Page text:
One More for Les Paul

Guest Post by Max Pheiffer

Let’s tip our hats to a fallen hero, shall we? As you may or may not know, Les Paul died Thursday, August 14th, 2009 from supposed respiratory failure at the ripe old age of 94. Most guitarists would recognize the man’s name in a flash, as it is attributed to one of the best-selling, and most popular, guitars on the market today – the Gibson Les Paul.


Photo by Motionblur

His impact on music was one of many layers, one of textured depths. In the 1950’s, he was an accomplished musician, jamming with the blues and jazz greats of the time, and being featured on multiple radio shows for his string of hits. However, his musical ability did not stop with writing and performing. He was unhappy with the hollow-body acoustics being made and sold at the time, and using a regular old 4×4 and some unrivaled ingenuity (usually leading to either disaster or arrest for the rest of us), managed to make an electric guitar, giving birth to one of the world’s first solid-body electric guitars, the granddaddy of the Gibson Les Paul that we know and love today.

By creating a solid body electric guitar, music as a whole was changed immensely. Replacing the standard acoustic guitar, which was largely the only option at the time, with the more powerful Les Paul (or “ancestor of the Les Paul, rather) led to longer sustain, deeper, fuller tones, and the crunchy sound characteristic of the solid-bodies. Music itself was catapulted from the early days of blues and jazz into the era of rock, eventually giving musicians such as the Beatles, Led Zeppelin, and more the power to play out their rhythms with the force of the electric guitar backing them.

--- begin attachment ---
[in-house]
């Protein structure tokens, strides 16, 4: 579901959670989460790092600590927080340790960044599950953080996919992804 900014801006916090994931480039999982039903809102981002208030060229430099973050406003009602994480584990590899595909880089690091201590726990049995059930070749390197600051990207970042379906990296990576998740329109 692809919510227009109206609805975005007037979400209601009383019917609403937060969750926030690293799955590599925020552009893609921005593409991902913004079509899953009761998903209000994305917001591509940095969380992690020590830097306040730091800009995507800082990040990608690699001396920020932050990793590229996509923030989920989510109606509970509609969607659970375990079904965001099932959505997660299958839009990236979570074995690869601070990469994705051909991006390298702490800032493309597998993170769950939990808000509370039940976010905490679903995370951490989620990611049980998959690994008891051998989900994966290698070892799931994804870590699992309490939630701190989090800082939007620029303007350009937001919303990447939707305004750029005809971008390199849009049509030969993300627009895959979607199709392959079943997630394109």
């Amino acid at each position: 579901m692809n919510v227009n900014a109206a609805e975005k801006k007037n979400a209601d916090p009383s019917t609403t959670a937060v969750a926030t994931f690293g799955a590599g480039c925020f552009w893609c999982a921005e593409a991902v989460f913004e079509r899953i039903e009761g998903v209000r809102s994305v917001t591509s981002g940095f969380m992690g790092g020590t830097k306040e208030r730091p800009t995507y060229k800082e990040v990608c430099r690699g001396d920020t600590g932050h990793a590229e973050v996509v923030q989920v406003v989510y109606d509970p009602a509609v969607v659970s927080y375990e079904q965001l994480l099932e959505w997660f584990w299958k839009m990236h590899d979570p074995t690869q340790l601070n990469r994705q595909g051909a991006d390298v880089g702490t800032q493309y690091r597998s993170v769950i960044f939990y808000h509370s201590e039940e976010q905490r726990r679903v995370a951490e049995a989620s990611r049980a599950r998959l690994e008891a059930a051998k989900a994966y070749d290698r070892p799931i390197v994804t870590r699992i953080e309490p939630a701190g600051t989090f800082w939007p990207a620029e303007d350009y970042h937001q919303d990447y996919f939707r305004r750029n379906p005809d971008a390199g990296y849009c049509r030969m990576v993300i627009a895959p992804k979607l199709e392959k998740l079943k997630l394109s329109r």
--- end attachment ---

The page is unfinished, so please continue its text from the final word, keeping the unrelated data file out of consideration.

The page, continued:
But wait, there’s more. In order to become a musical triple-threat of genius, Les Paul also was an early innovator of multi-track recording. Although the technique of simultaneous tracks being recorded and meshed together separately was already being used by many movie companies at the time, it was still being waded into by the artists in music and record production. Although not as sophisticated as modern day recording devices and techniques (obviously), Paul’s experimentation with, and mastery of, multi-track recording led to huge breakthroughs in the way that music was to be recorded in the decades to come.

Les Paul was truly a great American musician, whose influence can be felt anytime we pick up our guitar and start jamming. Without him, the guitar as an instrument would be lacking, and we as musicians would be devoid of the Gibson Les Paul, and all the unforgettable patrons of the unique guitar. His visions of new instruments, innovations in recording techniques, and his unique style is the evidence that Les Paul changed music. Let’s send him off right.

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